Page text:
As we know, there are currently 2.7m people on Incapacity Benefit (IB). And altogether we currently spend some £26bn pa on incapacity, disability and injury benefits (eg see this blog). That's an awful lot of welfare dependency.
But the good news is that according to the government, 1m of the recipients actually want to work. Which is handy, because that's also what the Major wants, it's what the red tops want, and it's what the vast majority of working taxpayers want. So the government has pledged to make everyone's dreams come true.
Ah, but how? Talk is easy, but how do you actually do it?
One idea is to jolly well make it harder to get onto IB. Which is why from this coming October, instead of wandering along to see kindly old Doc Crippen and getting a sick note, people wanting to receive IB will have to see an officer from the State Arbeit Commissariat. And unlike your untrained hopelessly gullible family GP, this will be "a trained doctor or nurse" who will focus on "what you can do, and not just what you cannot".
If you're unable to convince the officers that you're fully incapable, you will be passed fit for work. Which will mean your benefits are made conditional on your active pursuit of paid employment, just like Job Seekers' Allowance. And to make sure minds are suitably concentrated, backsliders and malingerers will be shot!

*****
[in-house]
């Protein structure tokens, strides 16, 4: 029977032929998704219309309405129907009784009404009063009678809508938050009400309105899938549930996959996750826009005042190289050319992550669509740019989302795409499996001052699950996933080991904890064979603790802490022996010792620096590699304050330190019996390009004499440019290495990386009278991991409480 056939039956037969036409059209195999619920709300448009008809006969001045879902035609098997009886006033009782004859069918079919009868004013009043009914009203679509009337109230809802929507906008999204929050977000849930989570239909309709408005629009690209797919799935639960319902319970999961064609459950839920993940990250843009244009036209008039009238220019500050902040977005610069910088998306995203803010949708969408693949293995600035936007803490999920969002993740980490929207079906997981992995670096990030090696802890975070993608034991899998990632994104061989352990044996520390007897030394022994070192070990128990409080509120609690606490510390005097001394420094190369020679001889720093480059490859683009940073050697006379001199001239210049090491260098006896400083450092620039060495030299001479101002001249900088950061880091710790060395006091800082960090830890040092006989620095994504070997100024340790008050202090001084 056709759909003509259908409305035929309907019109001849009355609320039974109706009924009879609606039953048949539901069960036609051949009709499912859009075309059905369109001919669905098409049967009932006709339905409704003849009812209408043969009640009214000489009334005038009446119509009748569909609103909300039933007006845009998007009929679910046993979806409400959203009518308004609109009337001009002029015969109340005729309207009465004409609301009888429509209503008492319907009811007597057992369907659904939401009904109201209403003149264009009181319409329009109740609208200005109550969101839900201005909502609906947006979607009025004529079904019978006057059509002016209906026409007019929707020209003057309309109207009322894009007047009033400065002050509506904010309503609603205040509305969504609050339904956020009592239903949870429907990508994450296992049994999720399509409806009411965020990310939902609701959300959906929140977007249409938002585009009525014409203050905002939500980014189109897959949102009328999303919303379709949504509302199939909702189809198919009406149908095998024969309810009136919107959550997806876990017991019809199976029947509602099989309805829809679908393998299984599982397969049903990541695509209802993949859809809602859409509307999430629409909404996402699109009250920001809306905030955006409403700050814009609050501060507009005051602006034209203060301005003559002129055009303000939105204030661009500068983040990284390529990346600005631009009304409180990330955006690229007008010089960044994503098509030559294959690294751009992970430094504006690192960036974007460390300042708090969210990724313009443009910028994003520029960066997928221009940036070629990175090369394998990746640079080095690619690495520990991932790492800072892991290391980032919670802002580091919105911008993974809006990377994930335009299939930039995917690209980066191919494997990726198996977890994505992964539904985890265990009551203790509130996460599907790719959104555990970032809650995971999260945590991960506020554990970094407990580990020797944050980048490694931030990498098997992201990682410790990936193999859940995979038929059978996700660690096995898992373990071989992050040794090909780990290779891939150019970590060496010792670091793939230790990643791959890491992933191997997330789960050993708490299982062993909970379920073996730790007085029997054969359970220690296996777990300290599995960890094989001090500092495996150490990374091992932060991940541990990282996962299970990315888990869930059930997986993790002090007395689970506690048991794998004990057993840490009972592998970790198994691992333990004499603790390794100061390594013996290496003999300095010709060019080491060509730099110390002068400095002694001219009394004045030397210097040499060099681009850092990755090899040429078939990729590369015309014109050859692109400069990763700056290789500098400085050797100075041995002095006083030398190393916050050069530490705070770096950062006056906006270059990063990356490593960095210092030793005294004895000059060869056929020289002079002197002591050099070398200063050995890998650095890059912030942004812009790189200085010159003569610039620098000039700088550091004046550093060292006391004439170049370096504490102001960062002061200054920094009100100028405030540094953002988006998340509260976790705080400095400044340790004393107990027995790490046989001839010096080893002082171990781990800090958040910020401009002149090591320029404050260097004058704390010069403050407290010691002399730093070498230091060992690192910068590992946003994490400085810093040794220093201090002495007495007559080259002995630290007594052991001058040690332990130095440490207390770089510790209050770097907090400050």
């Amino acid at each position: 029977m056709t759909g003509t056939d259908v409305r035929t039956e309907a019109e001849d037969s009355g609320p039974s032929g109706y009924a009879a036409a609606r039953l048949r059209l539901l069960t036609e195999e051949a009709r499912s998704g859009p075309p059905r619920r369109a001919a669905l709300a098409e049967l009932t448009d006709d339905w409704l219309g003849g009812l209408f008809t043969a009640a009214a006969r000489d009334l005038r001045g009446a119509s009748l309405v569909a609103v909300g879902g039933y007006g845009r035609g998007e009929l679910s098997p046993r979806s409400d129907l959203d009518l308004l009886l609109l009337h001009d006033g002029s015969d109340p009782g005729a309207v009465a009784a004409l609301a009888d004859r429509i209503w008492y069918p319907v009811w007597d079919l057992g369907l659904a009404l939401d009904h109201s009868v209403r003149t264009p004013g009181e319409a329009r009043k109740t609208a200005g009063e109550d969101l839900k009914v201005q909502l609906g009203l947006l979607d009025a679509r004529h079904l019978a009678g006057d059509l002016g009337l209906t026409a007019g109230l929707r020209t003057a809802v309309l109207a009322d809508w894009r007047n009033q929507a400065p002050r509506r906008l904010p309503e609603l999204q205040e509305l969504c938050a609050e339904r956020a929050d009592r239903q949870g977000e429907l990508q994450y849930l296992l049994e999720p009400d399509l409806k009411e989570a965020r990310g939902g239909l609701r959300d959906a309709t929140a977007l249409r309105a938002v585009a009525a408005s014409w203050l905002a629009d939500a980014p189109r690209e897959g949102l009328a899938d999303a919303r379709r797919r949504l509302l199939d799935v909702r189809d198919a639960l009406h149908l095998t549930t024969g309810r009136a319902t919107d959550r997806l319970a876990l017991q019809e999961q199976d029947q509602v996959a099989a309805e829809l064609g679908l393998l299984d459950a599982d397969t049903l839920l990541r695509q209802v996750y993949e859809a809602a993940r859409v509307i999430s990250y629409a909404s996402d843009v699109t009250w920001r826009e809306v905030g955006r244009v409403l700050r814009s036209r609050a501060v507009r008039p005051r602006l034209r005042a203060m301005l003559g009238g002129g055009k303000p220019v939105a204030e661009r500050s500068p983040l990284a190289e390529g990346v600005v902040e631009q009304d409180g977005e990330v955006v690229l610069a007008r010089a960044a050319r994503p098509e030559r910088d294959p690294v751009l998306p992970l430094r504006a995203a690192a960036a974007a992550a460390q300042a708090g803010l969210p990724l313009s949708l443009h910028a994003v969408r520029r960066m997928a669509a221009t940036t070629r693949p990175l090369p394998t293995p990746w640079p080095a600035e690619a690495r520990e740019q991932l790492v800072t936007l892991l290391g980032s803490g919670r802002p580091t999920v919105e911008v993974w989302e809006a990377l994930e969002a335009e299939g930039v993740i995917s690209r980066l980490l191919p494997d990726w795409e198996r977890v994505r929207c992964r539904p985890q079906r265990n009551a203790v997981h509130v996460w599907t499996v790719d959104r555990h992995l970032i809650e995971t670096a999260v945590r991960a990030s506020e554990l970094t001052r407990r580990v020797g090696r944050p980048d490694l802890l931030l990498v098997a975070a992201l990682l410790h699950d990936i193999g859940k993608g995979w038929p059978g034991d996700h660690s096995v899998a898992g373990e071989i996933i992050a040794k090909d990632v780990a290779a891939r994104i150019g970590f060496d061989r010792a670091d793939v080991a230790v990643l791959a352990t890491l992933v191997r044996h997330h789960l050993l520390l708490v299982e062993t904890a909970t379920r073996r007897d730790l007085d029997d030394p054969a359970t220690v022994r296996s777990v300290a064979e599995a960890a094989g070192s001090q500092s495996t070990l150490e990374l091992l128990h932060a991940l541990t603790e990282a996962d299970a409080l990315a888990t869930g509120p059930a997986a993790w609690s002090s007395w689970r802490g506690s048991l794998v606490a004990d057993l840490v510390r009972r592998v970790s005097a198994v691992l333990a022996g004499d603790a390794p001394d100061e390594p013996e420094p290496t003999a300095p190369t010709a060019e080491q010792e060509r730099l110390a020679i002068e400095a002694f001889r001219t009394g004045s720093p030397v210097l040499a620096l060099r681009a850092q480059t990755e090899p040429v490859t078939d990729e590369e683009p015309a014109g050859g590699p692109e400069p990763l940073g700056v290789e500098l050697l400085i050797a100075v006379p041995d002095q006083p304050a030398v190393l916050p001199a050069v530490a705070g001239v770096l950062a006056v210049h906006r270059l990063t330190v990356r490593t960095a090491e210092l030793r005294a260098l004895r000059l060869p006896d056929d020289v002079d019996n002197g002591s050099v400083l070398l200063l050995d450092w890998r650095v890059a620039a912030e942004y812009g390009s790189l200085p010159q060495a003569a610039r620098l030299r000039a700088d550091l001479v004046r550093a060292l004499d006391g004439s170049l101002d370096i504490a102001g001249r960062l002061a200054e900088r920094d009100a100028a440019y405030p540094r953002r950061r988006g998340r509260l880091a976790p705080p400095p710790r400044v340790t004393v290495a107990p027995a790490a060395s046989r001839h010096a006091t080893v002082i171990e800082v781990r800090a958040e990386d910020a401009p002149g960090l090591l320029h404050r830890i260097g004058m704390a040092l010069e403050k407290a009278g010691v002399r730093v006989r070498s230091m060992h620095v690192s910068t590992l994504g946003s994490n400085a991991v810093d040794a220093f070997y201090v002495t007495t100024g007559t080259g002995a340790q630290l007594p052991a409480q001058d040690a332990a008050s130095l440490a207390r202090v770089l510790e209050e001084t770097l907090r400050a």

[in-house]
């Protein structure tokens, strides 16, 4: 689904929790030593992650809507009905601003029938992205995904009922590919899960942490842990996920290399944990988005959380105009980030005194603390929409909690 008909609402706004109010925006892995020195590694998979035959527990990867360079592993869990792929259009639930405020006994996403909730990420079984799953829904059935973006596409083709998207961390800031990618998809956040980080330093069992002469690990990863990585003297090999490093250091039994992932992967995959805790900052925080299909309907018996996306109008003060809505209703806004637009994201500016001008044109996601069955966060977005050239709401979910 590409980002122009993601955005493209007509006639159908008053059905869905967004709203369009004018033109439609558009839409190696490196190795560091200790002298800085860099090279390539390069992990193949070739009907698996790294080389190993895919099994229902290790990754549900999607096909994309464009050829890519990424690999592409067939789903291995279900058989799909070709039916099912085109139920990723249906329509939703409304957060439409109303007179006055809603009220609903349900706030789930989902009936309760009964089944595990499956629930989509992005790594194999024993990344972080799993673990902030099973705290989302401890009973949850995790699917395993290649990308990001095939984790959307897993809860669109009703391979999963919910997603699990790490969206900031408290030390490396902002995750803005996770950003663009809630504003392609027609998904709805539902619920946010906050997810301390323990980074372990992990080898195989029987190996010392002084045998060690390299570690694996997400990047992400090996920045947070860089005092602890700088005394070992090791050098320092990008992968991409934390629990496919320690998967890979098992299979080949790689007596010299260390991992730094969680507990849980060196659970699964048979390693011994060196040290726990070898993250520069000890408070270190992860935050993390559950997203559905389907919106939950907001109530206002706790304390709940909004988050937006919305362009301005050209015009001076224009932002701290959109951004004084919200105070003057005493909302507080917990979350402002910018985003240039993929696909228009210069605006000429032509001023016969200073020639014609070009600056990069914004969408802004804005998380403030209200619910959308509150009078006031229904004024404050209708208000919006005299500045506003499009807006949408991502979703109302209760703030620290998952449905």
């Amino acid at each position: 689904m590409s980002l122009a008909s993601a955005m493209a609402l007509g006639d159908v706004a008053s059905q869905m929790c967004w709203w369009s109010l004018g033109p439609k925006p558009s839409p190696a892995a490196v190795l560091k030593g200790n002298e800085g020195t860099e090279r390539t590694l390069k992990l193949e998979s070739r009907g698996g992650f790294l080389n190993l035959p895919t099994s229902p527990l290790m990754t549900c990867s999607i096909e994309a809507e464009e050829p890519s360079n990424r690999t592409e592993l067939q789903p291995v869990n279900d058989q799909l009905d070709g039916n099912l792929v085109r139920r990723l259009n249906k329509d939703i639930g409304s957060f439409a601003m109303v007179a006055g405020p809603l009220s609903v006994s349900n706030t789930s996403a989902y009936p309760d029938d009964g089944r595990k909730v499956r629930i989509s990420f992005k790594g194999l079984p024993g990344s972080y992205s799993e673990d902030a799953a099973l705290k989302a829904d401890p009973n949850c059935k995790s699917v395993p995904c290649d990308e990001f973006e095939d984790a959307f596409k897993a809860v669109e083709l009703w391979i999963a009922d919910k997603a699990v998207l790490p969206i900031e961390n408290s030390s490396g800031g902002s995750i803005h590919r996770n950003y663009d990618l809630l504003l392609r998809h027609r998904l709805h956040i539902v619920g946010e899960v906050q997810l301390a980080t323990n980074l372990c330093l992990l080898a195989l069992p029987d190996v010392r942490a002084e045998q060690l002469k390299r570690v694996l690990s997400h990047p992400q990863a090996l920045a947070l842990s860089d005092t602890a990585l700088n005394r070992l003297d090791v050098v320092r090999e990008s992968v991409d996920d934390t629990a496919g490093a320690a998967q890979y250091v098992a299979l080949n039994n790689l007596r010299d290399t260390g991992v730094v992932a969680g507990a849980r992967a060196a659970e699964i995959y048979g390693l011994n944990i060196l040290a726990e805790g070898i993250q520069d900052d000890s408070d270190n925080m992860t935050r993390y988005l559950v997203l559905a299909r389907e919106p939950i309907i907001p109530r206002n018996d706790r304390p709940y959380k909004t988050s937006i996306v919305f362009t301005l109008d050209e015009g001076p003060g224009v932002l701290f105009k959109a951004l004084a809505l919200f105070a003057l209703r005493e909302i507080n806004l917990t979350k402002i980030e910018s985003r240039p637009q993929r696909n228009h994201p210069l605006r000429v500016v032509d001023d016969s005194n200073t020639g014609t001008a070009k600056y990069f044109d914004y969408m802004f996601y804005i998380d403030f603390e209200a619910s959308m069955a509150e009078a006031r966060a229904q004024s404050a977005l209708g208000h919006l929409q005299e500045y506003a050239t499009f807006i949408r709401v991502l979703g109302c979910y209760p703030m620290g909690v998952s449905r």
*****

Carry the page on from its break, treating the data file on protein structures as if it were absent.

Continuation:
Tough, or what?
Except of course, for the pesky details.
For one thing, the government has already backed off its original Hard Talk about applying this to all IB claimants, and will now only apply it to new claimants from October.
Then again, it isn't at all clear how these "trained doctors and nurses" will actually sort the malingerers from the genuinely incapacitated. Let's remind ourself of what incapacities IB claimants actually have (chart from Freud Report):
As we can see, the big growth area has been in mental and behavioural incapacity, which now accounts for 40% of all claimants. Sounds pretty flakey, but people like the Doc reckon such conditions are fearsomely difficult to diagnose objectively, so how do you identify malingerers? The Major and I say that being "a bit stressed" can't be enough to prevent some kind of work, but what do we know? Probably about as much as James Purnell.
Well, OK, let's park that. Let's simply assume the government is right when it says 1m of IB recipients really do want to work, but simply can't find jobs. What do we do about that?
For years, the job of finding jobs for the unjobbed was entirely down to the DWP's Job Centres, or Jobcentres Plus, as they've been rebranded (cost?). But that... well, it has its limitations, as we can possibly glean from Freud's 'Benefits Supervisor Sleeping' (modelled by 20 stone Jobcentre supervisor Big Sue Tilley, who has since been promoted to manager of a Jobcentre Plus in central London).